Remdesivir appears to be making a significant difference in Japanese patients with COVID-19

The COVID-19 pandemic has led to an explosion in clinical research that has led to the development of a variety of vaccines and treatments, though effectiveness Some of them are still controversial. Now, researchers from Japan report that the drug remdesivir, whose efficacy has been discussed, appears to make a significant difference in Japanese patients with COVID-19 who received corticosteroids in the intensive care unit.

In a study published in Sept Journal of Medical VirologyResearchers from Tokyo Medical and Dental University (TMDU) revealed that remdesivir can reduce mortality in Asian patients if it is taken shortly after the onset of COVID-19 symptoms.

Several studies have already shown that remdesivir can shorten recovery time in COVID-19 patients, although there are conflicting reports about whether the drug prevents patients from dying. In addition, previous trials have not focused on patients who need respiratory support while in the intensive care unit.

Given the inconsistent evidence regarding the survival benefit it conferred, we sought to investigate the efficacy of remdesivir in patients with COVID-19, admitted to an intensive care unit in Japan. All of these patients were being treated with corticosteroids for pneumonia, and some were receiving mechanical assistance for breathing.”

Mariko Hanfusa, first author of the study

The researchers analyzed the medical records of 168 patients with COVID-19 who were admitted to the intensive care unit of TMDU Hospital between April 2020 and November 2021. The patients were divided into groups based on whether or not they were also treated with remdesivir.

“The results showed a clear difference in patient survival based on when they received treatment with remdesivir,” says Takeo Fujiwara, senior author of the study. “Hospital mortality rates were significantly lower in ICU patients who received remdesivir and corticosteroids within 9 days of symptom onset than in patients whose remdesivir treatment was started 10 or more days after symptoms first appeared.”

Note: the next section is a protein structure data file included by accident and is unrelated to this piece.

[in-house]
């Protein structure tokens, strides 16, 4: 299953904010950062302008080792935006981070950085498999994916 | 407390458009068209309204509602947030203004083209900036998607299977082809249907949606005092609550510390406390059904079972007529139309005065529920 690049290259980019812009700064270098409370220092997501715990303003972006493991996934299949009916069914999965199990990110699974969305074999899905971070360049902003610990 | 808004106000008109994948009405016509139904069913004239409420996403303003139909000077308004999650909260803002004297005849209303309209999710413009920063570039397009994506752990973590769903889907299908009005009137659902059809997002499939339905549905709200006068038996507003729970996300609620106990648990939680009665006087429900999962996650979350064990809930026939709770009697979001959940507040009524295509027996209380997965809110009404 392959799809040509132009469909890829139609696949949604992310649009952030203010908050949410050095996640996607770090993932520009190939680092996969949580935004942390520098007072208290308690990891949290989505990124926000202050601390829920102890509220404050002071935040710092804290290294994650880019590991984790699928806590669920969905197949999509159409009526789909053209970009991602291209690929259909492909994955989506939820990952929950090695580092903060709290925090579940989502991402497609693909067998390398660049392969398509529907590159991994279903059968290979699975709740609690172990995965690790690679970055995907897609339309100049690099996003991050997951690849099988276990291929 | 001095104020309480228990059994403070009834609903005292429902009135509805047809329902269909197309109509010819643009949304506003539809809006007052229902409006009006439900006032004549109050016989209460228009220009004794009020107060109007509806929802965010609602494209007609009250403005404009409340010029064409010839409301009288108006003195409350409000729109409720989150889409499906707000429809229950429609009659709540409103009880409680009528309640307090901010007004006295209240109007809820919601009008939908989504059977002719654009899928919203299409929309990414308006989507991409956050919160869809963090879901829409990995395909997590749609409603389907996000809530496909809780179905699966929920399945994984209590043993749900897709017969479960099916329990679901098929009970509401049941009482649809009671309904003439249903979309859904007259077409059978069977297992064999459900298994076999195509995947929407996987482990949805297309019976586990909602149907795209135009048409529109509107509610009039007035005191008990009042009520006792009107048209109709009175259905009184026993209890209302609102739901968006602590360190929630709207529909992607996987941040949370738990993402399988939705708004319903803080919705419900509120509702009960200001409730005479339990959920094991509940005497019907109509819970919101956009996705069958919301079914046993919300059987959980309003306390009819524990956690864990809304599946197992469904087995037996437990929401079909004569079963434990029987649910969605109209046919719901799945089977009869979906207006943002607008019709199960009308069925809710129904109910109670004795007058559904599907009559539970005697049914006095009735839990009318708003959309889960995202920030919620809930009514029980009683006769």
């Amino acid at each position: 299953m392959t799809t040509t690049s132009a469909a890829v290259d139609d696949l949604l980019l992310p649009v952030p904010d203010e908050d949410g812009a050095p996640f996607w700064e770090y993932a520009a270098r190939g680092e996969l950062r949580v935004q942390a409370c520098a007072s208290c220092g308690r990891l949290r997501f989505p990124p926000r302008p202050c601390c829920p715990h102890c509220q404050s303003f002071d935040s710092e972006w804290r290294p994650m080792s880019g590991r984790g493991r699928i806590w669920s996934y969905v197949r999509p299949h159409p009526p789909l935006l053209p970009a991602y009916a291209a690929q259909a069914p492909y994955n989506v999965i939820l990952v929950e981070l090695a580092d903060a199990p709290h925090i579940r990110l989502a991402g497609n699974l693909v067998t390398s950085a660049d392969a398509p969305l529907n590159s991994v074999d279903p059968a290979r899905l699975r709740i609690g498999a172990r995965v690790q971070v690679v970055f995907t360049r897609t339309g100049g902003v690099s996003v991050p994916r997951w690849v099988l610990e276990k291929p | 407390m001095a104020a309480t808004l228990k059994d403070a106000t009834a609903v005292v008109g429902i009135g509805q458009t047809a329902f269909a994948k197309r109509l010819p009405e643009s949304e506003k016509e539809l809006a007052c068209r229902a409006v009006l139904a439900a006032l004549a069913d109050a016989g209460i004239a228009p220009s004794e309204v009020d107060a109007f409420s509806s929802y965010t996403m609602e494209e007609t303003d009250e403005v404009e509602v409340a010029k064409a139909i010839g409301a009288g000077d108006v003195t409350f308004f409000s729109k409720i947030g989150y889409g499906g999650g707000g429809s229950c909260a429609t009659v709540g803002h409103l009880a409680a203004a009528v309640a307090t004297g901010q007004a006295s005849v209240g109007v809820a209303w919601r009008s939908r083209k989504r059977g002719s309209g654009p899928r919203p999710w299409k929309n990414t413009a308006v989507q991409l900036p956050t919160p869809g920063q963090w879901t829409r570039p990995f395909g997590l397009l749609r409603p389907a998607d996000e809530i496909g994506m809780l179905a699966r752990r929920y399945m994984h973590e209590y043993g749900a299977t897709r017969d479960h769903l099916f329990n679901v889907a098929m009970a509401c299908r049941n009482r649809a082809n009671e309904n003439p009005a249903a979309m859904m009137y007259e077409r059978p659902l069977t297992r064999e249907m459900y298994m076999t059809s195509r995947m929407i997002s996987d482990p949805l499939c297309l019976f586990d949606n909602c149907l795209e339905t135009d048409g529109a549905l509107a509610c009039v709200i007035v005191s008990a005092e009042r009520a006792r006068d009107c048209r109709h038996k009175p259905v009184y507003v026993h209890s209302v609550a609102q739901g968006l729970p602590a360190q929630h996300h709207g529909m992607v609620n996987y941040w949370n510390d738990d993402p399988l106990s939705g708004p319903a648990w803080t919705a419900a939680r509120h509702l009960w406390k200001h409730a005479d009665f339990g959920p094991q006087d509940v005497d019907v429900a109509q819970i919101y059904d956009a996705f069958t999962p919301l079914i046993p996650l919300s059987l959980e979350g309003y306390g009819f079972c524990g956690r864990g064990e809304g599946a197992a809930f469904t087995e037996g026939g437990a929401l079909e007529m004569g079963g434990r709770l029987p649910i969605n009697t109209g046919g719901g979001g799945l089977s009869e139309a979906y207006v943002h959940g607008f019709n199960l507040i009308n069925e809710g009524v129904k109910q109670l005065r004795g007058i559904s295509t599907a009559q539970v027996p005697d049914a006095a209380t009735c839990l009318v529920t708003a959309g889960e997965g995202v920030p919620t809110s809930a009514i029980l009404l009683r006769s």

A small number of patients experienced adverse events such as rash, which required them to stop taking remdesivir, while a larger number experienced acute kidney injury or liver injury but were able to continue treatment.

“Our findings suggest that, at least in most Japanese patients with severe to critical COVID-19, early treatment with remdesivir and corticosteroids is associated with reduced mortality,” says Hanafusa.

Given the survival benefit demonstrated in this study, the time since symptom onset should be considered when using remdesivir to treat critically ill patients with COVID-19. The variable efficacy of remdesivir at different time points may reflect increased viral load and lung damage over time, and could help explain why this drug’s effectiveness remains controversial.


Journal reference:

Hanfoussa, M.; et al. (2022) Efficacy of remdesivir with corticosteroids for COVID-19 patients in the intensive care unit: an observational hospitalization study. Journal of Medical Virology.

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